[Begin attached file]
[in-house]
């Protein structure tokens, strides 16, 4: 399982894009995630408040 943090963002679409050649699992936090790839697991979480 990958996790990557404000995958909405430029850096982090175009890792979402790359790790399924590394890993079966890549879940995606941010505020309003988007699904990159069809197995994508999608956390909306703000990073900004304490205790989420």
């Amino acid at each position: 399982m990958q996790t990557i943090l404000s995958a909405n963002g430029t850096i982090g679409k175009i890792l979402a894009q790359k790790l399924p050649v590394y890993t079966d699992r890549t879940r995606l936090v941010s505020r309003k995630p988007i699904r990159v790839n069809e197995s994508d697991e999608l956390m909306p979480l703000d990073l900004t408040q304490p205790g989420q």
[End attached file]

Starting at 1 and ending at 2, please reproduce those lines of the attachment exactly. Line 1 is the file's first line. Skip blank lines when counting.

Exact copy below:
[in-house]
């Protein structure tokens, strides 16, 4: 399982894009995630408040 943090963002679409050649699992936090790839697991979480 990958996790990557404000995958909405430029850096982090175009890792979402790359790790399924590394890993079966890549879940995606941010505020309003988007699904990159069809197995994508999608956390909306703000990073900004304490205790989420």